4. Does the DCP incentivize reducing the City’s need for water?

Our City has a goal of reducing water use (or creating a new supply) by about 32 percent to reach self-sufficiency by 2020. From 2005 to 2013 residential use declined 6 percent (while the population increased 7 percent) and the commercial water use (about one-third of the City’s demand) increased 12 percent. In other words, the commercial usage increase has canceled out all the strenuous water conservation efforts of residents. This trend is not likely to change. Travis Page, the City’s DCP planner, expects the downtown population to increase by about 3,750 (2,500 new units with an average of 1.5 persons/unit) or about 4 percent, while the City’s overall job growth is projected between 2 percent and 5 percent. Since multi-family residents typically use less water than single-family residents — they have fewer lawns and backyards — we can probably expect a 4-percent residential water growth and a 3.5-percent commercial increase for a blended consumption increase of 3.8 percent over the next 14 years. This doesn’t sound like much until you realize that we are trying to cut consumption (or raise production) about 8 percent a year for the next four years in a row. Not during the depths of the recession nor in the historic drought, when the governor called for a 20-percent water use reduction, have we ever achieved anywhere near these kinds of targets. So the question is: How are the downtown businesses and residents going to cut water use to the point that it makes that kind of difference for the whole City? As the growing “edge” of our City, they will have to do more than their share.

5. Will the DCP’s mobility plan really increase mobility downtown?

Everyone knows that the traffic downtown is abysmal. The residential population is expected to almost double from 4,016 in 2010 to 7,766 while worker population would increase from about 19,416 to as high as 23,884, a potential 23-percent increase). The Expo Line and possible increased bus/bike usage might help mitigate these additional demands, but we really don’t have the lane and sidewalk widths to handle them. Transportation Demand Management (TDM) tools, which are a series of measures such as carpools, free bus passes etc., that can help reduce peak-hour loads, have been implemented for a decade and have yet to show they are up to the task. The downtown Environmental Impact Report predicts that, even under the best of circumstances, of the 48 intersection conditions studied (16 intersections on mornings, evenings and weekends), 38 (79 percent) will be rated at Level of Service D or lower, compared with 65 percent now. While the EIR struggles mightily studying one-way streets, lane closures, bus lanes etc., no clear solution emerges to really solve this problem. We have the 10 freeway, the Expo Line and four major boulevards dumping cars, buses, bikes, and pedestrians into a downtown already gridlocked. Something has to give,  yet what we see is a DCP that suggests a solution by increasing and concentrating even more transit demand.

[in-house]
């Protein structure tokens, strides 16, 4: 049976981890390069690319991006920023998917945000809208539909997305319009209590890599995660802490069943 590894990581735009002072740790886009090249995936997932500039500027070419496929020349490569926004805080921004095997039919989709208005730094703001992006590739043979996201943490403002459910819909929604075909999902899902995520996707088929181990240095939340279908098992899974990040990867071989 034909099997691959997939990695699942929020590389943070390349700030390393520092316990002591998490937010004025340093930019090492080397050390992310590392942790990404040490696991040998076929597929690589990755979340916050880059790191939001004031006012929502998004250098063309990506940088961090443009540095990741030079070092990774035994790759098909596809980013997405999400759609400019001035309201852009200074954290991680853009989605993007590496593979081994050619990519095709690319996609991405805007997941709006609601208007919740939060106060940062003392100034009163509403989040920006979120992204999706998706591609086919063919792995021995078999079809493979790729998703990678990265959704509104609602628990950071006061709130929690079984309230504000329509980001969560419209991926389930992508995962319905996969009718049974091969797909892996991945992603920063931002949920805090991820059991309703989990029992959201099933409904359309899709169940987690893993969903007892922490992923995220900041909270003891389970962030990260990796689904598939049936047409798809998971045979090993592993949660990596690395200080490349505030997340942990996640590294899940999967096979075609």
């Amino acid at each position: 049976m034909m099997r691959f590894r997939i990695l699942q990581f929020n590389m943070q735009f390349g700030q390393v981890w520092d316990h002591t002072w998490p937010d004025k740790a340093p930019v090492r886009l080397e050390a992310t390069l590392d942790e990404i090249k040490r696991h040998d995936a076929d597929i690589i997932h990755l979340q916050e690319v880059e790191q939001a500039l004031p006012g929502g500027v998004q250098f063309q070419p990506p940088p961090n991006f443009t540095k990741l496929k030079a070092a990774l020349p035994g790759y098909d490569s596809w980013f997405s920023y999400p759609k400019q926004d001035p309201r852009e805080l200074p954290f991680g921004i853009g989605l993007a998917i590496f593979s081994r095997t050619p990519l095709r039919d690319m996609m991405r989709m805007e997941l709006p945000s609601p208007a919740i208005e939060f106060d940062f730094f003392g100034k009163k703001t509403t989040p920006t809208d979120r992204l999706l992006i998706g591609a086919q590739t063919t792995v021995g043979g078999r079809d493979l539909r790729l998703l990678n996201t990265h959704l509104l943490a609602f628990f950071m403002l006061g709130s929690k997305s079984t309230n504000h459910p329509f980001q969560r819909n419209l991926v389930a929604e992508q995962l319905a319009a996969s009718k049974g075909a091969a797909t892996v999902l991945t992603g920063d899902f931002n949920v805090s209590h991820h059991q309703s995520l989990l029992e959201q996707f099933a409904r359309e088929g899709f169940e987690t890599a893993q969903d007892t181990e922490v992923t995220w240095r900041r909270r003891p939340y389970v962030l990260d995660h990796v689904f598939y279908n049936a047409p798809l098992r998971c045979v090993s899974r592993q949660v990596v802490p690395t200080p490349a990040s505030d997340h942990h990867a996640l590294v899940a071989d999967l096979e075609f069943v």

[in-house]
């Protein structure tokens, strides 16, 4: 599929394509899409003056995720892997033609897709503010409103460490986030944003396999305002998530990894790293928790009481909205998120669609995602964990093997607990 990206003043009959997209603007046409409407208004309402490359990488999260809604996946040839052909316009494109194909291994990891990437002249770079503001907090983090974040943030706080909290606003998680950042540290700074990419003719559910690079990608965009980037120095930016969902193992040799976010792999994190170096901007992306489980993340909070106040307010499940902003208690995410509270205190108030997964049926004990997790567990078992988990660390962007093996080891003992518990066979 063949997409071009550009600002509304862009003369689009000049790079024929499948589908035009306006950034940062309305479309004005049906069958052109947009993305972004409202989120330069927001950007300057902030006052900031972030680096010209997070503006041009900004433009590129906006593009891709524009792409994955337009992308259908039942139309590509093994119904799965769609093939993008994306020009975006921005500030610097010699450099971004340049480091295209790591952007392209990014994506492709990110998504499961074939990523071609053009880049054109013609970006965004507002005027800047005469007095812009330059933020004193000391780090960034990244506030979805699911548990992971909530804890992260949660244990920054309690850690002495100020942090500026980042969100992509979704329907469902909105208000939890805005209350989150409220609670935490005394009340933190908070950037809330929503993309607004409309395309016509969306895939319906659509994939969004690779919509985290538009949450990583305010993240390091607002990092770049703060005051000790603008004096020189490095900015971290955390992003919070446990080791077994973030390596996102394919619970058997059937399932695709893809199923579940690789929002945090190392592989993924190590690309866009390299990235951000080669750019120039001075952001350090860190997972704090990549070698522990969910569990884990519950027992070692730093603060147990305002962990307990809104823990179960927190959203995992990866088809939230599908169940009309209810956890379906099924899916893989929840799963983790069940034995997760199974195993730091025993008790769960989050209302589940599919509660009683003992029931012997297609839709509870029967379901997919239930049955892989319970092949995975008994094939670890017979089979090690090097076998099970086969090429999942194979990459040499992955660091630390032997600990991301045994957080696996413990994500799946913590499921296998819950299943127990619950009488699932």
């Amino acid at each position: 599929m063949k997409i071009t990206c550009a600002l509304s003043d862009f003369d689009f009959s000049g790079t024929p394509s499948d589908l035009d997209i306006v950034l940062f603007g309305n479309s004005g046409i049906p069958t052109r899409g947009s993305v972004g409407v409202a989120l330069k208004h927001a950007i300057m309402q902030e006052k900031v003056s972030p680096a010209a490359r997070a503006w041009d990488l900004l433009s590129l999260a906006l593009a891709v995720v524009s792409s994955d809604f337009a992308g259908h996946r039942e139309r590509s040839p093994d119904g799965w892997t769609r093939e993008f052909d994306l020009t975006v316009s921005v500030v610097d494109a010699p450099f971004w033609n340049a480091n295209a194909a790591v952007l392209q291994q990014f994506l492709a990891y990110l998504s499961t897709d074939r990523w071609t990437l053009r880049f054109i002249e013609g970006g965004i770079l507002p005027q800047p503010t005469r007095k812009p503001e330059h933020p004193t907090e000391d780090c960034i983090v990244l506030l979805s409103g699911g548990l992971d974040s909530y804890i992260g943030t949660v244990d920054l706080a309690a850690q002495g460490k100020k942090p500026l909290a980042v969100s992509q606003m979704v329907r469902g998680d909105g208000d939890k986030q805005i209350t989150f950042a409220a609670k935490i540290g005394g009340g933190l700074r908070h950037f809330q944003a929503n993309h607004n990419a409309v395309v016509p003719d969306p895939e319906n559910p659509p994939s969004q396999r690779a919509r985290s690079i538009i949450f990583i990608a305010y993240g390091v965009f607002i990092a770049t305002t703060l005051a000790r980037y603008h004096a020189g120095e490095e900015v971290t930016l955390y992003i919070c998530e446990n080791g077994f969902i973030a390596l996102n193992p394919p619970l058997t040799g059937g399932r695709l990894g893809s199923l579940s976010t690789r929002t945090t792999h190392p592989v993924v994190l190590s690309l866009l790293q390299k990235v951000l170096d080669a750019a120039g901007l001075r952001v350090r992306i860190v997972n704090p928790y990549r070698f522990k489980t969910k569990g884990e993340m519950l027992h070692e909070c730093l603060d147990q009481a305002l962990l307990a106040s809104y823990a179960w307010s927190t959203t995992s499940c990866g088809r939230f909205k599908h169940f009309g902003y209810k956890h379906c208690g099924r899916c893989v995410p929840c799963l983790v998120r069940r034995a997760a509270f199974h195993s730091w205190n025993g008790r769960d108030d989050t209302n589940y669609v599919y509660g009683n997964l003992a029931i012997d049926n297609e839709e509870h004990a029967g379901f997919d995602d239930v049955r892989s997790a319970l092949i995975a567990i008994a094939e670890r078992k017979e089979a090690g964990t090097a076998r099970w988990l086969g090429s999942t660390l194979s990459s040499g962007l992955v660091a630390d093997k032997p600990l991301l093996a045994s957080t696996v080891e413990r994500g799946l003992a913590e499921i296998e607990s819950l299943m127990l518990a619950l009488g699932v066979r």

6. Where is downtown’s center?

The Plaza at Santa Monica Plaza at 5th Street and Arizona Avenue is proposed as Santa Monica’s center.  This 130-foot mish-mash of housing, hotel, etc., does not include a big enough open space to be the center of our beachfront town. We have already built essentially the identical building on the northeast corner of 4th Street and Wilshire, and it’s incapable of a flagship role. This new Plaza needs to be a real Plaza, a sizable urban open space, like St. Mark’s Square in Venice, not a height-busting monument. The discussion of this center, including the demolition of parking structure No. 3 for an ArcLight movie theater, needs more community buy-in before millions of public dollars are spent.

These are six simple questions that the DCP needs to address.

SMa.r.t. (Santa Monica Architects for a Responsible Tomorrow)

Sam Tolkin, Architect; Dan Jansenson, Architect; Mario Fonda-Bonardi, AIA, Planning Commissioner; Ron Goldman, FAIA;  Thane Roberts, AIA; Bob Taylor, AIA; Armen Melkonian, Environmental Engineer; Phil Brock, Chair, Recreation & Parks Commission.